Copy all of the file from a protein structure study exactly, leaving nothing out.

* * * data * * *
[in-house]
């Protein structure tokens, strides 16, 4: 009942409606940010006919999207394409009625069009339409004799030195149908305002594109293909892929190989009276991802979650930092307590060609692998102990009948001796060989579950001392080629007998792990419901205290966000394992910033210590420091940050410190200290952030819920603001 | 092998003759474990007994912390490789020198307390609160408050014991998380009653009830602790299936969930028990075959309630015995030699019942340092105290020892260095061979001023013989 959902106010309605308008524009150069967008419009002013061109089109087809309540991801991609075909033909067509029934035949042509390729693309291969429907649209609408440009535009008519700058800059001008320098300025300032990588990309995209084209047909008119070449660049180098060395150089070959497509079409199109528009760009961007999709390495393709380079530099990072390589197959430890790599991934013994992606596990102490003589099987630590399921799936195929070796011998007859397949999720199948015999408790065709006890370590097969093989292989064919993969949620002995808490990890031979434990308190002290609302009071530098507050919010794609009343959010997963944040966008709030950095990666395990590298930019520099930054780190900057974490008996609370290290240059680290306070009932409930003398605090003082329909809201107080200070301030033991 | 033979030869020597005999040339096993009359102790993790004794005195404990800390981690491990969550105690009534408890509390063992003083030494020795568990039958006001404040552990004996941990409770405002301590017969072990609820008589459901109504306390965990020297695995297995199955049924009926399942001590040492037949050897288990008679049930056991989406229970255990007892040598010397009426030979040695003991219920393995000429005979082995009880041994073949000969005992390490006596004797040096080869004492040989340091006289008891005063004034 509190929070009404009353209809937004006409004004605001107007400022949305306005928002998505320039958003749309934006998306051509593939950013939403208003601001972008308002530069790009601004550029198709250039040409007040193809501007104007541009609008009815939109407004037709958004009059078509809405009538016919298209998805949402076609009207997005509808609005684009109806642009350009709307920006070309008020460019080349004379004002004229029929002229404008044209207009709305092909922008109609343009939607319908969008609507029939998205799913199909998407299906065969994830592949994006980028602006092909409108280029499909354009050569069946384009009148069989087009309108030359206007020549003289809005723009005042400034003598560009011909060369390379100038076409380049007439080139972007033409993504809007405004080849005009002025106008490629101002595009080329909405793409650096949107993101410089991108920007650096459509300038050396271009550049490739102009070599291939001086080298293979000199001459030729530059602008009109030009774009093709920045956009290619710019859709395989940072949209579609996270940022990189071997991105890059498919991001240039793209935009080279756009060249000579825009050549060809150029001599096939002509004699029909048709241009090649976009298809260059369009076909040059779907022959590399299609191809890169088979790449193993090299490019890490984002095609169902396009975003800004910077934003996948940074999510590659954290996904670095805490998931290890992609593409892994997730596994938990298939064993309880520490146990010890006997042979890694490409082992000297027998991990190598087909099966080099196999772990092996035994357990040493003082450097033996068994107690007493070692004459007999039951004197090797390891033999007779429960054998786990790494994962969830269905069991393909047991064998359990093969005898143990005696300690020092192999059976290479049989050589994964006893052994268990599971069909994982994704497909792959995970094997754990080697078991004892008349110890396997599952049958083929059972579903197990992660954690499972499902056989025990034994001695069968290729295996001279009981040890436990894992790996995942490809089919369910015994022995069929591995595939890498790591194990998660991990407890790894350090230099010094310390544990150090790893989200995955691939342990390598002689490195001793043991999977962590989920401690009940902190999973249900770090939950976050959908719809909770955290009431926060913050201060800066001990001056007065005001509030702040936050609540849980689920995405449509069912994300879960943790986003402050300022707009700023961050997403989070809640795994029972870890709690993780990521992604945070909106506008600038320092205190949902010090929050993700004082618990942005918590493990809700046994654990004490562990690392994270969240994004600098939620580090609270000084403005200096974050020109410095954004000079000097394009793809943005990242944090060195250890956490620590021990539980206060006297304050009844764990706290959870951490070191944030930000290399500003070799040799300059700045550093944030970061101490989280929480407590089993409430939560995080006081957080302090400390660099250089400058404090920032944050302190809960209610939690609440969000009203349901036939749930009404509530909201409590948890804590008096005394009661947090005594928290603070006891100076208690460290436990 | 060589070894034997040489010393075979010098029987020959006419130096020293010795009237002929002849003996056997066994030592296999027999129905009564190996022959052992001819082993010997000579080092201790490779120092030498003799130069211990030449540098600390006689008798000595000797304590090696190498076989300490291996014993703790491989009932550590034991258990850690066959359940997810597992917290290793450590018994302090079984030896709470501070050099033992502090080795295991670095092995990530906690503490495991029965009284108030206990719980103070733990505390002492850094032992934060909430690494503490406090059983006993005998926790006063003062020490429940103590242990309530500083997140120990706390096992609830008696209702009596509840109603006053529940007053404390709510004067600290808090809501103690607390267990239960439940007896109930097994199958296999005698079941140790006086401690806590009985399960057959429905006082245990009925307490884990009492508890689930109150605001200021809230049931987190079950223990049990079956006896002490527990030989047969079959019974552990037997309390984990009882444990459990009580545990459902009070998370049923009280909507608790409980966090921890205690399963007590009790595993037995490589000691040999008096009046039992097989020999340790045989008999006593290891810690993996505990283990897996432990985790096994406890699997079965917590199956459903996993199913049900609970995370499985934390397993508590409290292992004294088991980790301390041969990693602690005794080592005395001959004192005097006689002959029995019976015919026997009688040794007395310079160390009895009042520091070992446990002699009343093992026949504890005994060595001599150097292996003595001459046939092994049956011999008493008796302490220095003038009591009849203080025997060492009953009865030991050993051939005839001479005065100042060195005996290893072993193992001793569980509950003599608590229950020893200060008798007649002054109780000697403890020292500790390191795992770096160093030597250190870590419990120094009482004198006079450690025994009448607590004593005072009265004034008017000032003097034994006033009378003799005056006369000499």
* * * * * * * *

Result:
[in-house]
């Protein structure tokens, strides 16, 4: 009942409606940010006919999207394409009625069009339409004799030195149908305002594109293909892929190989009276991802979650930092307590060609692998102990009948001796060989579950001392080629007998792990419901205290966000394992910033210590420091940050410190200290952030819920603001 | 092998003759474990007994912390490789020198307390609160408050014991998380009653009830602790299936969930028990075959309630015995030699019942340092105290020892260095061979001023013989 959902106010309605308008524009150069967008419009002013061109089109087809309540991801991609075909033909067509029934035949042509390729693309291969429907649209609408440009535009008519700058800059001008320098300025300032990588990309995209084209047909008119070449660049180098060395150089070959497509079409199109528009760009961007999709390495393709380079530099990072390589197959430890790599991934013994992606596990102490003589099987630590399921799936195929070796011998007859397949999720199948015999408790065709006890370590097969093989292989064919993969949620002995808490990890031979434990308190002290609302009071530098507050919010794609009343959010997963944040966008709030950095990666395990590298930019520099930054780190900057974490008996609370290290240059680290306070009932409930003398605090003082329909809201107080200070301030033991 | 033979030869020597005999040339096993009359102790993790004794005195404990800390981690491990969550105690009534408890509390063992003083030494020795568990039958006001404040552990004996941990409770405002301590017969072990609820008589459901109504306390965990020297695995297995199955049924009926399942001590040492037949050897288990008679049930056991989406229970255990007892040598010397009426030979040695003991219920393995000429005979082995009880041994073949000969005992390490006596004797040096080869004492040989340091006289008891005063004034 509190929070009404009353209809937004006409004004605001107007400022949305306005928002998505320039958003749309934006998306051509593939950013939403208003601001972008308002530069790009601004550029198709250039040409007040193809501007104007541009609008009815939109407004037709958004009059078509809405009538016919298209998805949402076609009207997005509808609005684009109806642009350009709307920006070309008020460019080349004379004002004229029929002229404008044209207009709305092909922008109609343009939607319908969008609507029939998205799913199909998407299906065969994830592949994006980028602006092909409108280029499909354009050569069946384009009148069989087009309108030359206007020549003289809005723009005042400034003598560009011909060369390379100038076409380049007439080139972007033409993504809007405004080849005009002025106008490629101002595009080329909405793409650096949107993101410089991108920007650096459509300038050396271009550049490739102009070599291939001086080298293979000199001459030729530059602008009109030009774009093709920045956009290619710019859709395989940072949209579609996270940022990189071997991105890059498919991001240039793209935009080279756009060249000579825009050549060809150029001599096939002509004699029909048709241009090649976009298809260059369009076909040059779907022959590399299609191809890169088979790449193993090299490019890490984002095609169902396009975003800004910077934003996948940074999510590659954290996904670095805490998931290890992609593409892994997730596994938990298939064993309880520490146990010890006997042979890694490409082992000297027998991990190598087909099966080099196999772990092996035994357990040493003082450097033996068994107690007493070692004459007999039951004197090797390891033999007779429960054998786990790494994962969830269905069991393909047991064998359990093969005898143990005696300690020092192999059976290479049989050589994964006893052994268990599971069909994982994704497909792959995970094997754990080697078991004892008349110890396997599952049958083929059972579903197990992660954690499972499902056989025990034994001695069968290729295996001279009981040890436990894992790996995942490809089919369910015994022995069929591995595939890498790591194990998660991990407890790894350090230099010094310390544990150090790893989200995955691939342990390598002689490195001793043991999977962590989920401690009940902190999973249900770090939950976050959908719809909770955290009431926060913050201060800066001990001056007065005001509030702040936050609540849980689920995405449509069912994300879960943790986003402050300022707009700023961050997403989070809640795994029972870890709690993780990521992604945070909106506008600038320092205190949902010090929050993700004082618990942005918590493990809700046994654990004490562990690392994270969240994004600098939620580090609270000084403005200096974050020109410095954004000079000097394009793809943005990242944090060195250890956490620590021990539980206060006297304050009844764990706290959870951490070191944030930000290399500003070799040799300059700045550093944030970061101490989280929480407590089993409430939560995080006081957080302090400390660099250089400058404090920032944050302190809960209610939690609440969000009203349901036939749930009404509530909201409590948890804590008096005394009661947090005594928290603070006891100076208690460290436990 | 060589070894034997040489010393075979010098029987020959006419130096020293010795009237002929002849003996056997066994030592296999027999129905009564190996022959052992001819082993010997000579080092201790490779120092030498003799130069211990030449540098600390006689008798000595000797304590090696190498076989300490291996014993703790491989009932550590034991258990850690066959359940997810597992917290290793450590018994302090079984030896709470501070050099033992502090080795295991670095092995990530906690503490495991029965009284108030206990719980103070733990505390002492850094032992934060909430690494503490406090059983006993005998926790006063003062020490429940103590242990309530500083997140120990706390096992609830008696209702009596509840109603006053529940007053404390709510004067600290808090809501103690607390267990239960439940007896109930097994199958296999005698079941140790006086401690806590009985399960057959429905006082245990009925307490884990009492508890689930109150605001200021809230049931987190079950223990049990079956006896002490527990030989047969079959019974552990037997309390984990009882444990459990009580545990459902009070998370049923009280909507608790409980966090921890205690399963007590009790595993037995490589000691040999008096009046039992097989020999340790045989008999006593290891810690993996505990283990897996432990985790096994406890699997079965917590199956459903996993199913049900609970995370499985934390397993508590409290292992004294088991980790301390041969990693602690005794080592005395001959004192005097006689002959029995019976015919026997009688040794007395310079160390009895009042520091070992446990002699009343093992026949504890005994060595001599150097292996003595001459046939092994049956011999008493008796302490220095003038009591009849203080025997060492009953009865030991050993051939005839001479005065100042060195005996290893072993193992001793569980509950003599608590229950020893200060008798007649002054109780000697403890020292500790390191795992770096160093030597250190870590419990120094009482004198006079450690025994009448607590004593005072009265004034008017000032003097034994006033009378003799005056006369000499």